“It’s the jobs stupid.” Neither Ohio Governor Ted Strickland nor his Republican opponent, former congressman John Kasich, has put it quite that bluntly, but they have been close. Both candidates agree that more jobs are needed in the State. Jobs and education are the issues in the 2010 election. They are intertwined.
Ohio has been suffering from a lack of good job growth for two decades. For this Governor’s race, Kasich blames the lack of jobs on the Ohio Department of Development, Ohio’s business creation agency. He vows to disintegrate the Department if elected and replace it with a nonprofit corporation directed by a board of for-profit CEOs appointed by him. They will report to the Governor.
Strickland believes he has put into place the steps required to bring jobs into Ohio when the recession ends and the economy begins to regenerate. To him the Department is not to blame.
The reality is that jobs are the product of much more than simple steps or grandiose ideas to remodel government. They result from a solid business climate and an educated workforce.
Ohio’s education system was declared unconstitutional back in 1997 (DeRolph v. State (2001), 91 Ohio St.3d 1274). The Ohio General Assembly took small steps to fix it, but they never confronted the whole question of education in Ohio until Strickland became Governor. There will not be good jobs without an educated workforce. This is step one.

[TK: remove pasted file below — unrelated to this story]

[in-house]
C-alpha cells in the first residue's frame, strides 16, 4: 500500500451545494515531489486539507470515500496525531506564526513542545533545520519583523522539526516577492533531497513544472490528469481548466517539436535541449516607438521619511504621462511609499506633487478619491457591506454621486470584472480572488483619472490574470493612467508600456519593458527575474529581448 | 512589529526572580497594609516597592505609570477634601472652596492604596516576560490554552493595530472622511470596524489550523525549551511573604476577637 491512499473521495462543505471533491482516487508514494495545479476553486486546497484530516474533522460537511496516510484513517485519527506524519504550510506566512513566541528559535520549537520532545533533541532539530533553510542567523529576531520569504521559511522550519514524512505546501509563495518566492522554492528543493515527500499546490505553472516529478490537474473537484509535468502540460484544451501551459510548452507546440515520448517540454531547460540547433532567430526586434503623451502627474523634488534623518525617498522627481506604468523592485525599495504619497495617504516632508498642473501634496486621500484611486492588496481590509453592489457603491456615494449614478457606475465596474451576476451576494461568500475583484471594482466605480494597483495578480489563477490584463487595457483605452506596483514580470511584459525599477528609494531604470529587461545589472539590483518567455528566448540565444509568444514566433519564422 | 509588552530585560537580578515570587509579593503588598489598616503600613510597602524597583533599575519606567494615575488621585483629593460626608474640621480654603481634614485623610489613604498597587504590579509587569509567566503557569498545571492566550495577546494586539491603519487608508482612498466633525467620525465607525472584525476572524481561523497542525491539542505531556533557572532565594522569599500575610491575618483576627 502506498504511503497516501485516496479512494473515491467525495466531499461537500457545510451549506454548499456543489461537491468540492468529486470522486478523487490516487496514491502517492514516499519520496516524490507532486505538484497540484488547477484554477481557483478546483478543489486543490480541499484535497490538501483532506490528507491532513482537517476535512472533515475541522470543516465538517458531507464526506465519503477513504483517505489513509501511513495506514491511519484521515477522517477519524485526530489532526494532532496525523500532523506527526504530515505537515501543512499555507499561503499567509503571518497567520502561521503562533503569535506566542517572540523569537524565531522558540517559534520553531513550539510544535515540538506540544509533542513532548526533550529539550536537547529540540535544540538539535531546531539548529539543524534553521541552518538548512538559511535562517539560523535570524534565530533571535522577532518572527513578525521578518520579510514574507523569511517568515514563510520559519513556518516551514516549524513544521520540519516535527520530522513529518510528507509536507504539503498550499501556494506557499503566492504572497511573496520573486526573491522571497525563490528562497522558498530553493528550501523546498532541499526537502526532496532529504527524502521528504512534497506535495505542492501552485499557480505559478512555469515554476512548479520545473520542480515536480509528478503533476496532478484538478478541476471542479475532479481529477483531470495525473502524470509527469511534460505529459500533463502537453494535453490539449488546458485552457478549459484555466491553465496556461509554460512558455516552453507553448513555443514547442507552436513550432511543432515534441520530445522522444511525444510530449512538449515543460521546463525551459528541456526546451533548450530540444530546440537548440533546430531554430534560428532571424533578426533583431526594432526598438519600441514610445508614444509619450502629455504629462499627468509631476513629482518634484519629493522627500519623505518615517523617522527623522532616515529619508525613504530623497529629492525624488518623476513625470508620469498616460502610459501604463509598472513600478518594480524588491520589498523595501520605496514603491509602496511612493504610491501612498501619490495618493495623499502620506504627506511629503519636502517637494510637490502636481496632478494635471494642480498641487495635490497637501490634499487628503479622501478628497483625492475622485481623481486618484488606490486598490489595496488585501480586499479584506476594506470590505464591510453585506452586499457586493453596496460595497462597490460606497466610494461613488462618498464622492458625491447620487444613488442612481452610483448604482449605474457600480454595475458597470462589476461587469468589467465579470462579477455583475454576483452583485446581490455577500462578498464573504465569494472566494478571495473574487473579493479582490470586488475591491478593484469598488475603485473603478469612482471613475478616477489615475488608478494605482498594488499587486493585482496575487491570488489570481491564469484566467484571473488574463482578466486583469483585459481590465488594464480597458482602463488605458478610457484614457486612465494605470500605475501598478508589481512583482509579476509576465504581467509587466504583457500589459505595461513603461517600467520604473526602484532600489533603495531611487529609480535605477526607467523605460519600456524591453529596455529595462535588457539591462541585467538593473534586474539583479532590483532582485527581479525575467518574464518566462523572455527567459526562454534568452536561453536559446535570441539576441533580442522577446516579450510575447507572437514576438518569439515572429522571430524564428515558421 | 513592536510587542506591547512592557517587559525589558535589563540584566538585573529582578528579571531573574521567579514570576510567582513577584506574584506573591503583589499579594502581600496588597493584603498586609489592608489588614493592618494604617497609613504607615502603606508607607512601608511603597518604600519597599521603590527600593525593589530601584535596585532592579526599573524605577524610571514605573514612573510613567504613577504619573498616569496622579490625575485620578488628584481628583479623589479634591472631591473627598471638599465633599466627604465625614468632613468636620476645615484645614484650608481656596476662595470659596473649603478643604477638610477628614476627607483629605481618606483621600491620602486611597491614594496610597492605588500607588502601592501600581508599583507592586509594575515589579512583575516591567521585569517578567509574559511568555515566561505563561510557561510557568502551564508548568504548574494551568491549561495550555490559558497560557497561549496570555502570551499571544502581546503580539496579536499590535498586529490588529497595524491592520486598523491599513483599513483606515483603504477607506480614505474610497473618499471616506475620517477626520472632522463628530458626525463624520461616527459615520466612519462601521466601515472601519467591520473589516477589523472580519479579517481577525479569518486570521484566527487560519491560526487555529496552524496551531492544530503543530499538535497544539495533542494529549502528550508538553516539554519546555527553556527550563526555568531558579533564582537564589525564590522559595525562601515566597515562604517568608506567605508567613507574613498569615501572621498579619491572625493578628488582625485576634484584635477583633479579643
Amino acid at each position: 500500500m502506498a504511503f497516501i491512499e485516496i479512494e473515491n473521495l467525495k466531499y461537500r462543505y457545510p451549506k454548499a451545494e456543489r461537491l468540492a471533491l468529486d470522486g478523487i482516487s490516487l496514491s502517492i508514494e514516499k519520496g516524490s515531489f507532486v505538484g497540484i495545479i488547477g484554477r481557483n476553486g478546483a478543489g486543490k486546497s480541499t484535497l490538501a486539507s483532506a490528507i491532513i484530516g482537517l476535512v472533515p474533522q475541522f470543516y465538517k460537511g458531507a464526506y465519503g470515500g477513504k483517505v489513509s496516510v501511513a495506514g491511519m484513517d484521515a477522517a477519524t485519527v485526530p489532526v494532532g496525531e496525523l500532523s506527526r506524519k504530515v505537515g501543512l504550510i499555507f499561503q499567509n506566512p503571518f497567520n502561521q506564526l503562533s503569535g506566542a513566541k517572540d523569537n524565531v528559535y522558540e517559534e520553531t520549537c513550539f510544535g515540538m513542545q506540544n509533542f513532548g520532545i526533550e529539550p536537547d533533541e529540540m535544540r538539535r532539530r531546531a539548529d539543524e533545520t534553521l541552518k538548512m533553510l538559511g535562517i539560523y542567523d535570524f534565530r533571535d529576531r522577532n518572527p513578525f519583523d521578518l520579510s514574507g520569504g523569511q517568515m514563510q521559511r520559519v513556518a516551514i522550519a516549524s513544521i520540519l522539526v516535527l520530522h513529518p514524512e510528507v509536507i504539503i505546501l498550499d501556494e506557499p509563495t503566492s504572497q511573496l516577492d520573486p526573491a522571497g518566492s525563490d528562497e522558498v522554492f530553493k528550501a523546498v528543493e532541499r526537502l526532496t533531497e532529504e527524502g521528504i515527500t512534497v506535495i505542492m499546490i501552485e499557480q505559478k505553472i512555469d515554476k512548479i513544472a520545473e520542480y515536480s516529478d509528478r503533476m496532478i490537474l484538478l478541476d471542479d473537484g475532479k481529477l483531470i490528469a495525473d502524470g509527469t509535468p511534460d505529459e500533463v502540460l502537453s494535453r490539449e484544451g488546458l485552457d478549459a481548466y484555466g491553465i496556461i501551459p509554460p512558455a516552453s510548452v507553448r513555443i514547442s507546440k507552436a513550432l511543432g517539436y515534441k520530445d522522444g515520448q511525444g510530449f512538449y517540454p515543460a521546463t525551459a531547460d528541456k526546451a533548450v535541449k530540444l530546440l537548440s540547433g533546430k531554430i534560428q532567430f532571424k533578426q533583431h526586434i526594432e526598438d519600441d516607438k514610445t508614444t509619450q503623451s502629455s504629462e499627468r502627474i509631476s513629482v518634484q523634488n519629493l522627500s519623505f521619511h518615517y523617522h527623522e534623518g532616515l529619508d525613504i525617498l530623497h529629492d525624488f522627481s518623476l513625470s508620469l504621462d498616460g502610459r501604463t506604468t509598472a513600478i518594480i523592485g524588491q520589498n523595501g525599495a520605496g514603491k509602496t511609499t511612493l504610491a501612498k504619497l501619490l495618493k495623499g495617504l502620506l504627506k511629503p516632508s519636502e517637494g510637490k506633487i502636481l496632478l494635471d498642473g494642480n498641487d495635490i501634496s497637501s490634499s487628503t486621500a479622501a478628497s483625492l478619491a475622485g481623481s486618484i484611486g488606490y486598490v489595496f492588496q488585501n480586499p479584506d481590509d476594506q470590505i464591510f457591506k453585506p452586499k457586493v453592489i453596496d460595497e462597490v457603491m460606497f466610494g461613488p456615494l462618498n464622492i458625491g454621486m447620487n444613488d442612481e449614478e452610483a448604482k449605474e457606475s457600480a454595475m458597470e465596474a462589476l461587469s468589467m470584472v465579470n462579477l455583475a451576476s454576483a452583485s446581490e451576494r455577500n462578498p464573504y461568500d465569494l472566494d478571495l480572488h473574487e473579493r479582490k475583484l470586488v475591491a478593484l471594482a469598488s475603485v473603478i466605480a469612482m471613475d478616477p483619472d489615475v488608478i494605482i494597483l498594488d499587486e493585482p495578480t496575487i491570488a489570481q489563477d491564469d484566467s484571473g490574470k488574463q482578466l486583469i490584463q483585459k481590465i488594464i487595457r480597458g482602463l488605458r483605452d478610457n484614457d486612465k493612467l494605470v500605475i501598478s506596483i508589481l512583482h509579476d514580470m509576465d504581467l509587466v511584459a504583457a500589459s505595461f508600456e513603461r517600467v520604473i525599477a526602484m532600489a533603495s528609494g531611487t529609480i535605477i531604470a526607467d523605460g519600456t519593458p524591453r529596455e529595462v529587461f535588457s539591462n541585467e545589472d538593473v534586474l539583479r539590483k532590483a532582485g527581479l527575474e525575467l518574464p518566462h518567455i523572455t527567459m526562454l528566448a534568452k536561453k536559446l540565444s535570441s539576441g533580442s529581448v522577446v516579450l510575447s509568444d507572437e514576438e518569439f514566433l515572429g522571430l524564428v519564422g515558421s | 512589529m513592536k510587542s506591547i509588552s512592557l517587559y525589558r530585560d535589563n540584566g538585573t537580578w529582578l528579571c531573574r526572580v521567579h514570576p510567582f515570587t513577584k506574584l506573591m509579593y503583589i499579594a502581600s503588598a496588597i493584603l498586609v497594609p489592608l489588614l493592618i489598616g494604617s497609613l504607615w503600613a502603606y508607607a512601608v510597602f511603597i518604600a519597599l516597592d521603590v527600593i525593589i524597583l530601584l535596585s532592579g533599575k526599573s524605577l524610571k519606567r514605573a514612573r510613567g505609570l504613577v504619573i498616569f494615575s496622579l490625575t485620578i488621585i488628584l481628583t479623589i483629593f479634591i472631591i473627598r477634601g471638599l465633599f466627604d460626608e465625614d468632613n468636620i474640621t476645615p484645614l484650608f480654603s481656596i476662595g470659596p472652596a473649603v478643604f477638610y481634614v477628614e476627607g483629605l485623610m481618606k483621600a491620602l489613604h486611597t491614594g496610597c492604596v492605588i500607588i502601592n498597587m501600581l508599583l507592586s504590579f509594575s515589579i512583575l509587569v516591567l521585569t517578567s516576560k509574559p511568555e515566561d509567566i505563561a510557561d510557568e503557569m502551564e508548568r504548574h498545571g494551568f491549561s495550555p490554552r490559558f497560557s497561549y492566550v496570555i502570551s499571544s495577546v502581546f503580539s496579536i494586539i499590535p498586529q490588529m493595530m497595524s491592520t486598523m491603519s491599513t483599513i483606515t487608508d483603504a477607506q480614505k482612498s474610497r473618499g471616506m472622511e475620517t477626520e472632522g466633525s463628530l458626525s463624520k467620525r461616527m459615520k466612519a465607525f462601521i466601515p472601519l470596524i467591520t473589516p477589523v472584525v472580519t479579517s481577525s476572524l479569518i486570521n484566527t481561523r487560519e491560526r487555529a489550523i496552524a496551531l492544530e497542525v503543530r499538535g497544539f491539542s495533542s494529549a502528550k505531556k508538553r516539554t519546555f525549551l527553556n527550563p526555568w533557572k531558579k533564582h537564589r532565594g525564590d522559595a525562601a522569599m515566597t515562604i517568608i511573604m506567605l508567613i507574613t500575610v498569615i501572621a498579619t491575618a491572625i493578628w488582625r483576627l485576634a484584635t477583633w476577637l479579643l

Strickland has begun to answer the jobs issue by his Evidenced Based Model for education. The EBM seems to have acceptance among education professionals, though the acceptance is not universal, and the plan is to take ten years for full implementation which is too long. The mandates are to be funded as they are mandated, but this is dependent on Ohio’s economy strengthening. Can Ohio’s economy strengthen without a strong education system? It is clearly a chicken or egg question.
Kasich’s plan is to “put more money into the classrooms.” I do not know if this means buy more books, get more classroom computers or buy every student an iPad. Statements are not plans; he needs more substance on this issue.
In the last twenty to thirty years, the new passage into adulthood has included a college degree. High schools have cut back or eliminated art classes, music classes and wood shops since they are not college prep courses and cost more than college prep courses. But, the government needs to face the fact that college is not right for everyone and cutting these classes is wrong for many students.
College degrees are not necessary for many jobs. Many successful entrepreneurs do not have college degrees. Why should we expect all children to pursue them? There is no logic behind this expectation. And, by the way, haven’t we priced college out of the budgets of most working families? Even so-called state supported schools are increasing costs far faster than the rate of inflation.
The last piece of the education puzzle is educating the existing workforce. Ohio has, perhaps, the worst Workforce Investment training in the country. The federal Workforce Investment Act was sponsored by then U.S. Senator Mike DeWine in 1998. His state established a system that totally failed the State’s workforce and it has not been corrected since. Neither candidate has spoken effectively to this about making this system serve Ohio’s workforce.
If they do not effectively correct these education problems, any fix to the jobs issues will be only temporary. Ohio must have a strong education system that meets the needs of all Ohioans.